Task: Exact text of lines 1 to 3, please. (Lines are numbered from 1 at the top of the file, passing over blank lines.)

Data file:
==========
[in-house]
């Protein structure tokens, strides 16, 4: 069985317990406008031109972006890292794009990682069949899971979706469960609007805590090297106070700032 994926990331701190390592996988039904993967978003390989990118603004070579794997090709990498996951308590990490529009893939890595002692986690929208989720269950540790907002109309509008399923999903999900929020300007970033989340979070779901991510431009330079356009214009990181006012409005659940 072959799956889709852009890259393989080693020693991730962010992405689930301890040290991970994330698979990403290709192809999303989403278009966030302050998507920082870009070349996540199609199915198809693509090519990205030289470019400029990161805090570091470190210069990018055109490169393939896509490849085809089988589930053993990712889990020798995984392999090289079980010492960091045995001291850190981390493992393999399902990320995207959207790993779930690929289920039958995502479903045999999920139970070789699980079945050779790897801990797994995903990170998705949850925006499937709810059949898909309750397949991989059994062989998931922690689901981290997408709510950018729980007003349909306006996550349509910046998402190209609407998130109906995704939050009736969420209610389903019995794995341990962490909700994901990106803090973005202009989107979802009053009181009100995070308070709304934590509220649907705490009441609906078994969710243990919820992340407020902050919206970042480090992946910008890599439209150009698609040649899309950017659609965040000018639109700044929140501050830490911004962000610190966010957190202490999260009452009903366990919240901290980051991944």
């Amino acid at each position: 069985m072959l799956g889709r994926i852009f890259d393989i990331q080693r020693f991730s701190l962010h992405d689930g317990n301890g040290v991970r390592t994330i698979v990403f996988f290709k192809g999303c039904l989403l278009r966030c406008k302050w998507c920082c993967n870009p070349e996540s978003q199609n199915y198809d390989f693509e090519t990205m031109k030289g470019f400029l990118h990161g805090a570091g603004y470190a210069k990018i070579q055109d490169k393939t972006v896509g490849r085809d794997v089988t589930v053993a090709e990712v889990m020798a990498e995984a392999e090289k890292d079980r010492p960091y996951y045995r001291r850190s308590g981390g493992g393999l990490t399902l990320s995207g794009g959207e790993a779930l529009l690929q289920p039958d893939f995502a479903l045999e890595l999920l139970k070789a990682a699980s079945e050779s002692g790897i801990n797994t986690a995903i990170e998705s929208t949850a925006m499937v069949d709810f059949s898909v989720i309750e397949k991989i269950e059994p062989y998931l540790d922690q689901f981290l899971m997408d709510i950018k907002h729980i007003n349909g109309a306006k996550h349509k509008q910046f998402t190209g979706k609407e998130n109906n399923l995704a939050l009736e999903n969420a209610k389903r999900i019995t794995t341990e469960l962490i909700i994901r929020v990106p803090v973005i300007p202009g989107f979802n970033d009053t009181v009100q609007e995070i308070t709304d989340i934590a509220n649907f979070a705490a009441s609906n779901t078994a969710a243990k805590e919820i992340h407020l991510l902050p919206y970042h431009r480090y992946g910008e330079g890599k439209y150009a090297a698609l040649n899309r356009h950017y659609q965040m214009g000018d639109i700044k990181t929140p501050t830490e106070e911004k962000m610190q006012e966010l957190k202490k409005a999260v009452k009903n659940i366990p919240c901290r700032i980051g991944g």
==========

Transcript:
[in-house]
């Protein structure tokens, strides 16, 4: 069985317990406008031109972006890292794009990682069949899971979706469960609007805590090297106070700032 994926990331701190390592996988039904993967978003390989990118603004070579794997090709990498996951308590990490529009893939890595002692986690929208989720269950540790907002109309509008399923999903999900929020300007970033989340979070779901991510431009330079356009214009990181006012409005659940 072959799956889709852009890259393989080693020693991730962010992405689930301890040290991970994330698979990403290709192809999303989403278009966030302050998507920082870009070349996540199609199915198809693509090519990205030289470019400029990161805090570091470190210069990018055109490169393939896509490849085809089988589930053993990712889990020798995984392999090289079980010492960091045995001291850190981390493992393999399902990320995207959207790993779930690929289920039958995502479903045999999920139970070789699980079945050779790897801990797994995903990170998705949850925006499937709810059949898909309750397949991989059994062989998931922690689901981290997408709510950018729980007003349909306006996550349509910046998402190209609407998130109906995704939050009736969420209610389903019995794995341990962490909700994901990106803090973005202009989107979802009053009181009100995070308070709304934590509220649907705490009441609906078994969710243990919820992340407020902050919206970042480090992946910008890599439209150009698609040649899309950017659609965040000018639109700044929140501050830490911004962000610190966010957190202490999260009452009903366990919240901290980051991944």
């Amino acid at each position: 069985m072959l799956g889709r994926i852009f890259d393989i990331q080693r020693f991730s701190l962010h992405d689930g317990n301890g040290v991970r390592t994330i698979v990403f996988f290709k192809g999303c039904l989403l278009r966030c406008k302050w998507c920082c993967n870009p070349e996540s978003q199609n199915y198809d390989f693509e090519t990205m031109k030289g470019f400029l990118h990161g805090a570091g603004y470190a210069k990018i070579q055109d490169k393939t972006v896509g490849r085809d794997v089988t589930v053993a090709e990712v889990m020798a990498e995984a392999e090289k890292d079980r010492p960091y996951y045995r001291r850190s308590g981390g493992g393999l990490t399902l990320s995207g794009g959207e790993a779930l529009l690929q289920p039958d893939f995502a479903l045999e890595l999920l139970k070789a990682a699980s079945e050779s002692g790897i801990n797994t986690a995903i990170e998705s929208t949850a925006m499937v069949d709810f059949s898909v989720i309750e397949k991989i269950e059994p062989y998931l540790d922690q689901f981290l899971m997408d709510i950018k907002h729980i007003n349909g109309a306006k996550h349509k509008q910046f998402t190209g979706k609407e998130n109906n399923l995704a939050l009736e999903n969420a209610k389903r999900i019995t794995t341990e469960l962490i909700i994901r929020v990106p803090v973005i300007p202009g989107f979802n970033d009053t009181v009100q609007e995070i308070t709304d989340i934590a509220n649907f979070a705490a009441s609906n779901t078994a969710a243990k805590e919820i992340h407020l991510l902050p919206y970042h431009r480090y992946g910008e330079g890599k439209y150009a090297a698609l040649n899309r356009h950017y659609q965040m214009g000018d639109i700044k990181t929140p501050t830490e106070e911004k962000m610190q006012e966010l957190k202490k409005a999260v009452k009903n659940i366990p919240c901290r700032i980051g991944g």